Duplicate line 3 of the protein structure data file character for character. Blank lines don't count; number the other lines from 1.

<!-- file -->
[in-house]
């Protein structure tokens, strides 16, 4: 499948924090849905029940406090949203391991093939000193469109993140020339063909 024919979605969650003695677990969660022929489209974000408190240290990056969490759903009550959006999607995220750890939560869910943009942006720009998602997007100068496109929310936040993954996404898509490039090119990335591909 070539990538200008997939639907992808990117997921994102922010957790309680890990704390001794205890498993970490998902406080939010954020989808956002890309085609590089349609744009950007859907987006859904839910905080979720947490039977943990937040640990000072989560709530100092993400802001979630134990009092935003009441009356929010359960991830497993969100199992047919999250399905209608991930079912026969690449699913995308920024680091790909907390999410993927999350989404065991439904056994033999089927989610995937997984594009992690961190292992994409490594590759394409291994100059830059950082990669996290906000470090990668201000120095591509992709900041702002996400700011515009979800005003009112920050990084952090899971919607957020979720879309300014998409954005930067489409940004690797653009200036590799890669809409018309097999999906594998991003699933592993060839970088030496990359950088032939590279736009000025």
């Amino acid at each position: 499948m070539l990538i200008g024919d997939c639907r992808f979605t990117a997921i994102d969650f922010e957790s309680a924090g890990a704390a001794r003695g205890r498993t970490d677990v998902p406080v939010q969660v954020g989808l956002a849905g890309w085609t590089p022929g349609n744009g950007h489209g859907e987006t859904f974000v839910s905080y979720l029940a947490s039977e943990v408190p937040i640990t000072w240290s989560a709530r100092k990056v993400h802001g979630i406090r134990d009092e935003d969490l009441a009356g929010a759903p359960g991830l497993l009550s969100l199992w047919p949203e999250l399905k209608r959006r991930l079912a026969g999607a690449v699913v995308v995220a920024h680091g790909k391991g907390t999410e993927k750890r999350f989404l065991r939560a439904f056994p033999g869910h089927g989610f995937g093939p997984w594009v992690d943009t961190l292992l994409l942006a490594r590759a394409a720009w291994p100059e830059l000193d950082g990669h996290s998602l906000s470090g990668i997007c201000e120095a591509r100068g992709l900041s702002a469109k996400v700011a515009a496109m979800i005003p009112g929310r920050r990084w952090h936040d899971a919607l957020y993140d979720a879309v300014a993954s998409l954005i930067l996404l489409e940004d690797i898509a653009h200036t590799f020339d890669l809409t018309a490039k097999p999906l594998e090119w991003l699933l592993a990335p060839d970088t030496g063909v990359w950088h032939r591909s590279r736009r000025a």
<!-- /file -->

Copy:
């Amino acid at each position: 499948m070539l990538i200008g024919d997939c639907r992808f979605t990117a997921i994102d969650f922010e957790s309680a924090g890990a704390a001794r003695g205890r498993t970490d677990v998902p406080v939010q969660v954020g989808l956002a849905g890309w085609t590089p022929g349609n744009g950007h489209g859907e987006t859904f974000v839910s905080y979720l029940a947490s039977e943990v408190p937040i640990t000072w240290s989560a709530r100092k990056v993400h802001g979630i406090r134990d009092e935003d969490l009441a009356g929010a759903p359960g991830l497993l009550s969100l199992w047919p949203e999250l399905k209608r959006r991930l079912a026969g999607a690449v699913v995308v995220a920024h680091g790909k391991g907390t999410e993927k750890r999350f989404l065991r939560a439904f056994p033999g869910h089927g989610f995937g093939p997984w594009v992690d943009t961190l292992l994409l942006a490594r590759a394409a720009w291994p100059e830059l000193d950082g990669h996290s998602l906000s470090g990668i997007c201000e120095a591509r100068g992709l900041s702002a469109k996400v700011a515009a496109m979800i005003p009112g929310r920050r990084w952090h936040d899971a919607l957020y993140d979720a879309v300014a993954s998409l954005i930067l996404l489409e940004d690797i898509a653009h200036t590799f020339d890669l809409t018309a490039k097999p999906l594998e090119w991003l699933l592993a990335p060839d970088t030496g063909v990359w950088h032939r591909s590279r736009r000025a």